Posted by: Rainbow411 / GSHRadio on 01/10/2017
BY TRUDY RING JANUARY 10 2017 5:58 AM EST
This story is the first in a series on challenges faced and victories achieved in the fight for LGBT equality. This battle continues, especially with Donald Trump as president-elect, but we won't win unless we learn from the past.
It was a tragedy that shocked the nation and spurred it to action: a 21-year-old gay college student, beaten nearly to death and left hanging on a fence, dying six days later.
The murder of Matthew Shepard in 1998 in Laramie, Wyo., attracted far more attention than most other hate crimes before or since. Perhaps it was the sheer viciousness of the attack; perhaps it was his small stature and vulnerability; perhaps it was his “relatability” — which, to some people, arose from his being white and middle-class.
But in any case, Shepard’s death renewed the call for hate-crimes laws that covered crimes motivated by the victim’s sexual orientation, actual or perceived, and, later, led to a call for laws to include crimes based on the victim’s gender identity. It resulted in Congress passing and President Obama signing the Matthew Shepard and James Byrd, Jr. Hate Crimes Prevention Act, the first pro-LGBT federal law. The journey to getting the law passed, however, wasn’t quick or easy.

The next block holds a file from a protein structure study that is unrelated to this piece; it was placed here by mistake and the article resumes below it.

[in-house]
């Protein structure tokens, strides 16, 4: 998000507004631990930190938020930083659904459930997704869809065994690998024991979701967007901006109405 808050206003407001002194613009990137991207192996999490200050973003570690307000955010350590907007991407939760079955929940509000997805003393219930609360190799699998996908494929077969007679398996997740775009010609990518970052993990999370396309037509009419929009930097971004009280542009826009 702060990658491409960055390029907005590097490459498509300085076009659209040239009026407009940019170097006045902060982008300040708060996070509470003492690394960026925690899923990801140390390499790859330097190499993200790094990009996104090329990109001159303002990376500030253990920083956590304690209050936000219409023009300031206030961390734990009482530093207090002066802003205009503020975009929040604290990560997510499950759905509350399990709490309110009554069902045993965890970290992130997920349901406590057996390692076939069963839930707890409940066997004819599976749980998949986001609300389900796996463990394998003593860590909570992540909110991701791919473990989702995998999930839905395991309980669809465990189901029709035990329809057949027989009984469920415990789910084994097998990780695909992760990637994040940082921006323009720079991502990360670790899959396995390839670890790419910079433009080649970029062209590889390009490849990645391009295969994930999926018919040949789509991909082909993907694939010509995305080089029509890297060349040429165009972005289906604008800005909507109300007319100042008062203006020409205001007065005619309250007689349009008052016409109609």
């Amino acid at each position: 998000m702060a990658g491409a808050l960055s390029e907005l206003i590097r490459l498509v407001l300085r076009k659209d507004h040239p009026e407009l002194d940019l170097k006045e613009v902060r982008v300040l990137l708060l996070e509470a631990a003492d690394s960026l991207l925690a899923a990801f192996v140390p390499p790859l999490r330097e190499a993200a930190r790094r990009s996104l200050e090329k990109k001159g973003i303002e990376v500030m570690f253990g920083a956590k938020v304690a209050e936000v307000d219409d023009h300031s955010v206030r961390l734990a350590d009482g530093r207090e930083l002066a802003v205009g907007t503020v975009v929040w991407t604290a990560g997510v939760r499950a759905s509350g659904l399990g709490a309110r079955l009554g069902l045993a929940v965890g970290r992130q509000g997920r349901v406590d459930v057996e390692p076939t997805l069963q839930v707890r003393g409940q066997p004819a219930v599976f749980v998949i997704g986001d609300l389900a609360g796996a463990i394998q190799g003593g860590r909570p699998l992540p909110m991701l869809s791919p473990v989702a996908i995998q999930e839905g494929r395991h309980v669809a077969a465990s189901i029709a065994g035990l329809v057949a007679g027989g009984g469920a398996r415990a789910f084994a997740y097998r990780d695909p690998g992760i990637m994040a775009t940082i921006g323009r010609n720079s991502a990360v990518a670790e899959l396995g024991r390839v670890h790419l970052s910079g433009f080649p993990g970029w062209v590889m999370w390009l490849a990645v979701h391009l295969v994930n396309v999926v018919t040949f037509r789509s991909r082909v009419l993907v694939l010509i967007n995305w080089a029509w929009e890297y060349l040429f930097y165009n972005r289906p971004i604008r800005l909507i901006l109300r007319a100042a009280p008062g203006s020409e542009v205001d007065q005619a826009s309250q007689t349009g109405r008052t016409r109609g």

It didn’t make it through Congress until 2009, 11 years after Shepard’s death, and calls for a gay-inclusive hate-crimes law had been coming from organizations such as the Anti-Defamation League for several years before his murder, notes Judy Shepard, Matthew’s mother; one was even introduced in 1997 by Sen. Edward Kennedy of Massachusetts. She testified before Congress in 1999 about the need for such a law, and at the time thought because it had the support of President Bill Clinton, it would be an easy sell.
But no such legislation passed during Clinton’s presidency, which ended in 2001. “I thought, initially, that if the president supports it, Congress will fall in line,” says Judy Shepard, now board president at the Matthew Shepard Foundation, which she and her family set up to address hate crimes and other LGBT and social justice issues. “The lesson I learned is that you really do have to educate the constituents.”
While learning that more than presidential support was needed, Shepard and her allies also saw that presidential opposition could be an insurmountable barrier. George W. Bush opposed expanding the federal hate-crimes law, so while several members of Congress introduced bills with this goal during his presidency, none of the legislation made it to his desk. The original federal hate-crimes law, passed in 1968, covered crimes motivated by the victim’s race, religion, or national origin only.